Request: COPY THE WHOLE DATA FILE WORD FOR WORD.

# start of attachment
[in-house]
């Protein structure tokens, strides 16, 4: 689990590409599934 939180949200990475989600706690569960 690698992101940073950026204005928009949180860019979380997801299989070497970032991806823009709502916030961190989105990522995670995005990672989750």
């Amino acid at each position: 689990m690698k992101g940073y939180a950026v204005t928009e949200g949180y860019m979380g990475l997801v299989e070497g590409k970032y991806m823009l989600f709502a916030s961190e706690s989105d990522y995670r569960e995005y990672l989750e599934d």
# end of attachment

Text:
[in-house]
């Protein structure tokens, strides 16, 4: 689990590409599934 939180949200990475989600706690569960 690698992101940073950026204005928009949180860019979380997801299989070497970032991806823009709502916030961190989105990522995670995005990672989750």
């Amino acid at each position: 689990m690698k992101g940073y939180a950026v204005t928009e949200g949180y860019m979380g990475l997801v299989e070497g590409k970032y991806m823009l989600f709502a916030s961190e706690s989105d990522y995670r569960e995005y990672l989750e599934d």